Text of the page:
What ports need to be open for TortoiseSVN to authenticate (clear text) and commit?


What ports need to be open for TortoiseSVN to authenticate (basic) in order to commit? I know it is not a good thing, but I believe username and password are in the clear right now.

Let me describe as much as I know about set-up, and what seems to be happening.

I am a contractor helping a state to deploy and modify a "mostly" public domain application. There is an SVN repository in a different state which contains the application, with read only privileges for everyone.

In order for me to work on the site that I want to deploy, I must create a VPN connection, and then use Remote Desktop Connection to access the machine where the deployment will reside. When I am on that machine, I can browse the repository and export or checkout anything. When I attempt to commit I am prompted with a username/password challenge, and it always fails.

When I am at my home machine, I can commit to the exact same repository and the exact same place using the exact same credentials. I have asked the repository manager to verify that the username I use has all the necessary rights to commit, and I am assured that I do.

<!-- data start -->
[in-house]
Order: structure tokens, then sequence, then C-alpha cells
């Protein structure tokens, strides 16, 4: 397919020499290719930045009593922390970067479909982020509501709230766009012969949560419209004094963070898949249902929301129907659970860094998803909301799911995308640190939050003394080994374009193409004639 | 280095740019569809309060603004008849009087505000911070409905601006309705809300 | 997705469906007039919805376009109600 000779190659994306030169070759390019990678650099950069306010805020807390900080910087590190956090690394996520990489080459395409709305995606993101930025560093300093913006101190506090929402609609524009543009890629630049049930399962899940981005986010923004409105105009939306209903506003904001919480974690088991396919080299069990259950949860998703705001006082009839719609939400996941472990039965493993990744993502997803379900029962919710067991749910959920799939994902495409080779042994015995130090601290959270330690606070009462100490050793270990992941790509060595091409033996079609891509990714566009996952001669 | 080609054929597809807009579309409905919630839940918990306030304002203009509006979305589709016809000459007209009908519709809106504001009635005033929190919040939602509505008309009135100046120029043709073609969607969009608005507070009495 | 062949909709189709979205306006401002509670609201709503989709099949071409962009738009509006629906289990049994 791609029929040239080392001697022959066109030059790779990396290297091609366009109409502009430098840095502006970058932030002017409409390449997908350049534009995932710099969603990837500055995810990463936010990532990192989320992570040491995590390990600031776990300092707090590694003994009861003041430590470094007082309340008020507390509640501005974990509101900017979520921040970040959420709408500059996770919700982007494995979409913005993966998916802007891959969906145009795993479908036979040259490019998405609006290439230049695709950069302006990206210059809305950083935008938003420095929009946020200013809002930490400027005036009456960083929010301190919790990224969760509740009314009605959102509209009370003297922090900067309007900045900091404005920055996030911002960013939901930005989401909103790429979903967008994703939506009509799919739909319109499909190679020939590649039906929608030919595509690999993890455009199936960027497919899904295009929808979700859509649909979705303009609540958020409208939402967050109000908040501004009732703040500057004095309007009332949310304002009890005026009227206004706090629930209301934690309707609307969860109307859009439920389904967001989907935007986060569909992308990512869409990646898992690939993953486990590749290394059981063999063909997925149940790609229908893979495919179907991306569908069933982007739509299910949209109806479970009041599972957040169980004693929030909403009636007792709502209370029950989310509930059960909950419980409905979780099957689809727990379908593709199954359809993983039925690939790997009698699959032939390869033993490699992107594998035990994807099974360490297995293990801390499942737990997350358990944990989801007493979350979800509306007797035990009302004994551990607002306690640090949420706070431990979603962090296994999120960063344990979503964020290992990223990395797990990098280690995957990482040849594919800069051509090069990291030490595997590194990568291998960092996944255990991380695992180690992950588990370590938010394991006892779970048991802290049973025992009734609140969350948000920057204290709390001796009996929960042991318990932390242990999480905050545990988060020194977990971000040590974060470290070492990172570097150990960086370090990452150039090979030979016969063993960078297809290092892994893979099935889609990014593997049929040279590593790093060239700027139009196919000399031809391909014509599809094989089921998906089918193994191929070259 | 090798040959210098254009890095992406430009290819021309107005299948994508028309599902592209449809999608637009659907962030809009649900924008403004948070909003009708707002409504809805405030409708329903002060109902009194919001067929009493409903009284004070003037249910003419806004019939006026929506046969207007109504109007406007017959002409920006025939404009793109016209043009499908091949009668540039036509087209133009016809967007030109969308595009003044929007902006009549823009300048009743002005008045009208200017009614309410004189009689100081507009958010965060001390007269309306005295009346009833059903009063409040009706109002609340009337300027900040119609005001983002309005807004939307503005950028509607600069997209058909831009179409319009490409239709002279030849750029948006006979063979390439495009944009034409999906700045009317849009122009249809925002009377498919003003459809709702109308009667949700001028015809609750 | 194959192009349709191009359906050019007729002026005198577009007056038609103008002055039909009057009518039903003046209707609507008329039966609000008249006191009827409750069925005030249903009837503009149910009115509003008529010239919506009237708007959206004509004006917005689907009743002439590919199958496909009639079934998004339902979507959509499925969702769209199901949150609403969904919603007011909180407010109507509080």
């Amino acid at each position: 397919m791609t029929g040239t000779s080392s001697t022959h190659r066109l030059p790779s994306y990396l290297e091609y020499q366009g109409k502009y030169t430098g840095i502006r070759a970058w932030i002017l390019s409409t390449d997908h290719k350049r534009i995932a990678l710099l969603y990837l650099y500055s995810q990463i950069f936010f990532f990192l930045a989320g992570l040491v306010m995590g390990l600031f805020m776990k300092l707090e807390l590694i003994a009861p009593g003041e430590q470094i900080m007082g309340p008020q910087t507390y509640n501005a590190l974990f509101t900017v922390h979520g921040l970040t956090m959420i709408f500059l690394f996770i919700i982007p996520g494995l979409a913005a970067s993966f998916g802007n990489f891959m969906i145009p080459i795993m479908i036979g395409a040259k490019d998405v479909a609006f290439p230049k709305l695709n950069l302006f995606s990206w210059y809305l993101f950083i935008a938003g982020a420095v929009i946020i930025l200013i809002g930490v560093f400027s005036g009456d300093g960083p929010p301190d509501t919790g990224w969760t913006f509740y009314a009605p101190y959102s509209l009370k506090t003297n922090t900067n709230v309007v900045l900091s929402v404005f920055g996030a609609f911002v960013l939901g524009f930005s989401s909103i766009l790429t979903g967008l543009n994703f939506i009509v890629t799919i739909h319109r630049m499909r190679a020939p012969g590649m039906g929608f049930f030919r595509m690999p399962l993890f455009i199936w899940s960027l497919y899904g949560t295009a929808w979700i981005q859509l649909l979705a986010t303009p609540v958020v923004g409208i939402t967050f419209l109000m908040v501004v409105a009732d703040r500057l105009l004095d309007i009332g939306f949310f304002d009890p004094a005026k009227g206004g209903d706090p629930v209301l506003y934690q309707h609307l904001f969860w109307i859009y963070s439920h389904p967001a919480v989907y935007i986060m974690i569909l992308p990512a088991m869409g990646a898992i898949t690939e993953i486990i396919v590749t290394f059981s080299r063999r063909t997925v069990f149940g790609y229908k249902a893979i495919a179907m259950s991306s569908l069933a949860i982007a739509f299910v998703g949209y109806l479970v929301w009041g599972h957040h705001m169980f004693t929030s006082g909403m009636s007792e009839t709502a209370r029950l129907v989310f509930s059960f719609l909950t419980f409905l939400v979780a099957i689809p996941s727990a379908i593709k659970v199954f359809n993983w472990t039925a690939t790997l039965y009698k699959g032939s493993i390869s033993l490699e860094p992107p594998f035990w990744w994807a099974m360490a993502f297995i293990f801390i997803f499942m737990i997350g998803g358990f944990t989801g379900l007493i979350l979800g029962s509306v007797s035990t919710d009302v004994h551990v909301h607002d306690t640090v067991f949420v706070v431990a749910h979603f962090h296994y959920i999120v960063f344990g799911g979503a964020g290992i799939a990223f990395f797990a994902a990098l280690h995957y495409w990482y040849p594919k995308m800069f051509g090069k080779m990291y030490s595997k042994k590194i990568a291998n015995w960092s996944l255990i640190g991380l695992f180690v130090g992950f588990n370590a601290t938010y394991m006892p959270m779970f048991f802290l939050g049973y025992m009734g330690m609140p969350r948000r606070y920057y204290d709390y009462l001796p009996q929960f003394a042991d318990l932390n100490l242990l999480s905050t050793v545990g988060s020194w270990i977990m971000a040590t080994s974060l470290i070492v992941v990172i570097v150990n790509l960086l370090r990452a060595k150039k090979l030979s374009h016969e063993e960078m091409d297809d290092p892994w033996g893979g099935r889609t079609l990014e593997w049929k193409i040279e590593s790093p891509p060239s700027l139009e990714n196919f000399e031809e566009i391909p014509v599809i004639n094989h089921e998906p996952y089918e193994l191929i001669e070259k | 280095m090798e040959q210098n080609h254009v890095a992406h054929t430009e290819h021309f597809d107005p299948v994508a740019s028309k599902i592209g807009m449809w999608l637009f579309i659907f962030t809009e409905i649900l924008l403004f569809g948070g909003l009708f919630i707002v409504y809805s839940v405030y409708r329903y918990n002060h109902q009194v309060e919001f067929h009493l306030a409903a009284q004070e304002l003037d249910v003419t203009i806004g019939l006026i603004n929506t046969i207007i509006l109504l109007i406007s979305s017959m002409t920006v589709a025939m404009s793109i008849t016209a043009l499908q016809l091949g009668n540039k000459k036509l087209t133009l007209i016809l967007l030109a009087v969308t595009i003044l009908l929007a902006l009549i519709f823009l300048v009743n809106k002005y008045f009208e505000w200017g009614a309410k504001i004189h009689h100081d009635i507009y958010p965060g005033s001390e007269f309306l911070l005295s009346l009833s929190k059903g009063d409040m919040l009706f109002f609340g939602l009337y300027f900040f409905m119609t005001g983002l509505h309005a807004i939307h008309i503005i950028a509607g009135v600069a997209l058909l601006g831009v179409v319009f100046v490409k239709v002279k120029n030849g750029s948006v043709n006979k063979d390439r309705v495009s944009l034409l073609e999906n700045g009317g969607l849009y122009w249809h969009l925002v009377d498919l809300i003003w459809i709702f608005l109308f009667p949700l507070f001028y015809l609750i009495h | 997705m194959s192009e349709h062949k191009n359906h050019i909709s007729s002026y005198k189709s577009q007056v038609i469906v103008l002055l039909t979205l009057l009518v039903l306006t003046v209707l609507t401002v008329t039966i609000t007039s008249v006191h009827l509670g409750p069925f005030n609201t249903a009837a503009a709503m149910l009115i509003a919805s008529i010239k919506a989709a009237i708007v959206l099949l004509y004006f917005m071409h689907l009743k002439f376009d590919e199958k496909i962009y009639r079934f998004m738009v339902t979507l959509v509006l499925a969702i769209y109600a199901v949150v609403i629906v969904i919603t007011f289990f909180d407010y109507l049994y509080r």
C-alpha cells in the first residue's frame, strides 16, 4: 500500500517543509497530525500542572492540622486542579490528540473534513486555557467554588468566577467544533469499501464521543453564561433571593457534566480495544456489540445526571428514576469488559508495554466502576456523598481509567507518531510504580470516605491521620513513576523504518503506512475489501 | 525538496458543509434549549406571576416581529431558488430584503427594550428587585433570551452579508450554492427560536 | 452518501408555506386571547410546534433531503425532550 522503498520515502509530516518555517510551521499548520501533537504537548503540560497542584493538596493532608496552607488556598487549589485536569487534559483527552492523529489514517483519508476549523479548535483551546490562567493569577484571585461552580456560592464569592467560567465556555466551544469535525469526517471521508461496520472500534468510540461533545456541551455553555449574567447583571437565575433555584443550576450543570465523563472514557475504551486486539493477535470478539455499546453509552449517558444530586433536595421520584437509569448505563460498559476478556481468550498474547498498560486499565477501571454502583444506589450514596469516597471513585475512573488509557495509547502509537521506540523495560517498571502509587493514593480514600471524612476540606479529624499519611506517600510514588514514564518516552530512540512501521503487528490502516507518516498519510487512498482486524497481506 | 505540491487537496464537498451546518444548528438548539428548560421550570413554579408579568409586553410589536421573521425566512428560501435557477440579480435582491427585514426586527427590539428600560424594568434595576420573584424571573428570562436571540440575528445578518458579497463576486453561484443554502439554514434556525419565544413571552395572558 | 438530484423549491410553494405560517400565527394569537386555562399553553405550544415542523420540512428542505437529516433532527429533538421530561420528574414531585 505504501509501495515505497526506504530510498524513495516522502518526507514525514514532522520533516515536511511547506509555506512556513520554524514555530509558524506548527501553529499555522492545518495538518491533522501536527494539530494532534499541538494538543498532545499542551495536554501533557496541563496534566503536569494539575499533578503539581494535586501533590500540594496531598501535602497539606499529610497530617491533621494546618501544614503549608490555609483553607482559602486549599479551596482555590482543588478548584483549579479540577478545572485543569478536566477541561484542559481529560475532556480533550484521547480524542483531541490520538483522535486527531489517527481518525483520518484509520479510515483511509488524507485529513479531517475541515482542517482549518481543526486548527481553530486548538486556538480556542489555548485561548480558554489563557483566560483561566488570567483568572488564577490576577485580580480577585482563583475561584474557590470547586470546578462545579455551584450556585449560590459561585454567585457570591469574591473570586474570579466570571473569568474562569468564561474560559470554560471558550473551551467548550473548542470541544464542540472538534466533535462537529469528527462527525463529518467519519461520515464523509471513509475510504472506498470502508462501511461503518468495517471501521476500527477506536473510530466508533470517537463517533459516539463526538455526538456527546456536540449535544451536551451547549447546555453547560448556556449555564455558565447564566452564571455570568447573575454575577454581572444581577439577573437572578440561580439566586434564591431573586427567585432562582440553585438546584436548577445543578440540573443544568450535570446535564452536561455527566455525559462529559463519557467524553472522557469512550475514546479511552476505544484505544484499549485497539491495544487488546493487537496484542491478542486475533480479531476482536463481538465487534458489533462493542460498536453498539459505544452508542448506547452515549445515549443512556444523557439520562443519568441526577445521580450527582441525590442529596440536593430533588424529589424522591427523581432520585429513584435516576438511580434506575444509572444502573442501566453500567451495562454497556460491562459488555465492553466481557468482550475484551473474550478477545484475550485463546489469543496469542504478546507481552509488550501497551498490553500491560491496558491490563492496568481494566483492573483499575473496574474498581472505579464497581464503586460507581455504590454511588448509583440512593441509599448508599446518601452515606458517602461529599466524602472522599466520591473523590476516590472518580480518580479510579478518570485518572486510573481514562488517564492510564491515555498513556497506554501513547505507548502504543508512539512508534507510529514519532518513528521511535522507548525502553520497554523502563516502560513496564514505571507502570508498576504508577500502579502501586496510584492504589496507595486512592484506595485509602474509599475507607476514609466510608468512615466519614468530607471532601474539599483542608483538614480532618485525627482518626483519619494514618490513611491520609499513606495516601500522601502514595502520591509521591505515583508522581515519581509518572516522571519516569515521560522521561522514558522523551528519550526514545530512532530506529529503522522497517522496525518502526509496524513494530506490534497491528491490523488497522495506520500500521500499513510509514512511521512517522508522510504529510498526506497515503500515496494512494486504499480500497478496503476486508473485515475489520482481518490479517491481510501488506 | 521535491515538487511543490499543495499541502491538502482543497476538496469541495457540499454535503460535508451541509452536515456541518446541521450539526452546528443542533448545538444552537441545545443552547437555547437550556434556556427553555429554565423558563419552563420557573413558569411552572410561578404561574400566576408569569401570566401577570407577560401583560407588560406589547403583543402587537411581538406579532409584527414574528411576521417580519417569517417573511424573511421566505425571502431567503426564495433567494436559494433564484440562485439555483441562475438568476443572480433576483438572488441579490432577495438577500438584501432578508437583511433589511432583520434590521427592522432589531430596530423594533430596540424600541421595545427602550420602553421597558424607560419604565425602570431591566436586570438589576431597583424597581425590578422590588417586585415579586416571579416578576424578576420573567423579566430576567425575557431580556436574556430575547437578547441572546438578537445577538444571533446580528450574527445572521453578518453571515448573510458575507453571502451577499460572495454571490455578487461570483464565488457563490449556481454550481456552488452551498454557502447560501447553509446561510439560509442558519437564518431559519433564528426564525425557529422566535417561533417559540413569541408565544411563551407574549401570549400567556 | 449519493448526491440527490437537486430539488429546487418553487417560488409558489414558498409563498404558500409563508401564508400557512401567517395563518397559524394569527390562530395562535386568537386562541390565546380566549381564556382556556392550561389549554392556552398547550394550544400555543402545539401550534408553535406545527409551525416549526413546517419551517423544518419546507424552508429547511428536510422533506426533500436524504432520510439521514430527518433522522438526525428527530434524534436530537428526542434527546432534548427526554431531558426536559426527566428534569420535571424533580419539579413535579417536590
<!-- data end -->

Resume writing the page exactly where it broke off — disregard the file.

So, even though I am getting an error message that describes something like "invalid credentials", I think that the authentication is being blocked. I am attempting to find out whether or not a default SVN installation would use the same listening SVN port, or a different one for authentication. I don't believe the authentication is encrypted.

I'd appreciate any suggestions.

This question is tagged with svn authentication tortoisesvn

~ Asked on 2011-08-30 20:02:32

The Best Answer is


What's the first part of your Subversion repository URL?

  • If your URL looks like: http://subversion/repos/, then you're probably going over Port 80.
  • If your URL looks like: https://subversion/repos/, then you're probably going over Port 443.
  • If your URL looks like: svn://subversion/, then you're probably going over Port 3690.
  • If your URL looks like: svn+ssh://subversion/repos/, then you're probably going over Port 22.
  • If your URL contains a port number like: http://subversion/repos:8080, then you're using that port.

I can't guarantee the first four since it's possible to reconfigure everything to use different ports, of if you go through a proxy of some sort.

If you're using a VPN, you may have to configure your VPN client to reroute these to their correct ports. A lot of places don't configure their correctly VPNs to do this type of proxying. It's either because they have some sort of anal-retentive IT person who's being overly security conscious, or because they simply don't know any better. Even worse, they'll give you a client where this stuff can't be reconfigured.

The only way around that is to log into a local machine over the VPN, and then do everything from that system.

~ Answered on 2011-08-30 20:39:49

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